“Just-in-time capitalism is deeply vulnerable to deliberate disruption”

Agreed. Actually, vulnerable to any  disruption. But if Professor Murphy were to apply his sharp economic mind to this, he would see that just-in-time capitalism is no accident but the product of a globalised economy run by and for the rentiers  who captured Western governments forty years ago. He would further see that those rentiers  – the latest in a 500 year line of supremacists whose greatest fear has always been the rise of a united Eurasia – are determined to crush Russia and ultimately China for one reason alone: the threat those two powers pose to their licence to exploit the ‘developing world’ 7 even as they ponder ever more extreme solutions to the ‘problem’ of domestic populations now surplus to the requirements of profit.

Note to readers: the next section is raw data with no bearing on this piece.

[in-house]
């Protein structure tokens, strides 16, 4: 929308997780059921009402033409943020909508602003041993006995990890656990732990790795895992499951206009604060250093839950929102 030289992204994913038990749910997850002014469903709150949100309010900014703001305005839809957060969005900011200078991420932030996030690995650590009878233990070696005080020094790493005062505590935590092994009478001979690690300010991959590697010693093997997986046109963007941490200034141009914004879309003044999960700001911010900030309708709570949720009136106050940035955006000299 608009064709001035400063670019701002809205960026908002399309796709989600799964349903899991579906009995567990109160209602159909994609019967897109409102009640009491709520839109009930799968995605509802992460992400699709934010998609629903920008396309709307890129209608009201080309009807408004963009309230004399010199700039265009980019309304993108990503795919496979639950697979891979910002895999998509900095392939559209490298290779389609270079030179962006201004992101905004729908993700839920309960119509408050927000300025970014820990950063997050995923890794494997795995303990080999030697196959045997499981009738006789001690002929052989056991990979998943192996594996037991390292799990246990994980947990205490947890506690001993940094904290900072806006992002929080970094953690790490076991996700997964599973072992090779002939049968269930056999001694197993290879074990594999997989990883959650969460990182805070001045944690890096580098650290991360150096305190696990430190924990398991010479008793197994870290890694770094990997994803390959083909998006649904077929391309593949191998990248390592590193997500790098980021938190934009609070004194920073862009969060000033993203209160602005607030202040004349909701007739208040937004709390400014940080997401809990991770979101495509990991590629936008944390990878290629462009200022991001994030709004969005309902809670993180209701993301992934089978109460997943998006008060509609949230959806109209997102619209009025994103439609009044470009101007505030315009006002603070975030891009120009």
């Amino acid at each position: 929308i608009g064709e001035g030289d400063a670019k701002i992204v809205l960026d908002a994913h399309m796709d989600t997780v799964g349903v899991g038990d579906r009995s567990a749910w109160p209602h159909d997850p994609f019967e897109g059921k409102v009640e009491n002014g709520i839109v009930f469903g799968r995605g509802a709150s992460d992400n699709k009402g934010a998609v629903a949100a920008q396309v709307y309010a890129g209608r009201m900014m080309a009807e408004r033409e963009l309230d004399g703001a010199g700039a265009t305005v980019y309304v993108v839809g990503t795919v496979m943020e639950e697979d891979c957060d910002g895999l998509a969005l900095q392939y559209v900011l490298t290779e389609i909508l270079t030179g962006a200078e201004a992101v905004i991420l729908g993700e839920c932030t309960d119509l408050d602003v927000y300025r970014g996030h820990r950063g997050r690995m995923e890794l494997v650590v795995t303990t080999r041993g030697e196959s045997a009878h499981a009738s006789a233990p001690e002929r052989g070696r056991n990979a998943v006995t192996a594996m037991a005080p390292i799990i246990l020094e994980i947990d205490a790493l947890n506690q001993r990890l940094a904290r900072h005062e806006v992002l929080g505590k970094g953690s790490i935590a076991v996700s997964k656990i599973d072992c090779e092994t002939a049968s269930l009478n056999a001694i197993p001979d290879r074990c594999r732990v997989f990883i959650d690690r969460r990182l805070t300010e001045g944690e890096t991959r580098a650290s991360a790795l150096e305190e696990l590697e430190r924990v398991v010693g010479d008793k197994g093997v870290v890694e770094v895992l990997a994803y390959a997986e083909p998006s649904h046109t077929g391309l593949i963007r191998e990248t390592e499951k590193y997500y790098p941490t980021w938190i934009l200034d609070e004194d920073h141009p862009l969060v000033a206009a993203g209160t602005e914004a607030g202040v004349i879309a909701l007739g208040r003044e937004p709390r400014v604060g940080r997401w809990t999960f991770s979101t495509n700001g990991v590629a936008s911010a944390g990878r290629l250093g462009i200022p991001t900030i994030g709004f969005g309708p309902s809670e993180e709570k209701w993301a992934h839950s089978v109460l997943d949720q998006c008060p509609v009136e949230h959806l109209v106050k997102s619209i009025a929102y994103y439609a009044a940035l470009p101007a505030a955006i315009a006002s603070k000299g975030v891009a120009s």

This war will end. I hope it does soon. I hope Russia is forced to withdraw. Re-creating sustainable supply chains with resilience built in will take a lot longer. Economic chaos is not over yet.

Ukraine take 2 will be out soon, and will feature a more sophisticated but still flawed analysis. 

* * *

  1. For why “the most simplistic” – in fact the most evidence-defiant – understanding of the Ukraine War should also be the one “most widely held” see my April post, Ukraine in La La Land.
  2. Decrying that likening of a sovereign currency issuer to a household or business with a finite budget is not confined to modern monetary theorists. Mainstream Keynesians like Paul Krugman would agree that so specious an analogy conflates fiscal and monetary with economic realms. But be it right or wrong, an untested MMT has informed trenchant criticisms of years of ‘austerity’ which have (a) further shifted wealth from the many to the few, (b) expedited the already existing hyper-financialising – from industrial to rentier  capitalisms – of the West and (c) overseen the running down of welfare services in the name of Living Within Our Means while preparing the ground for further privatisation.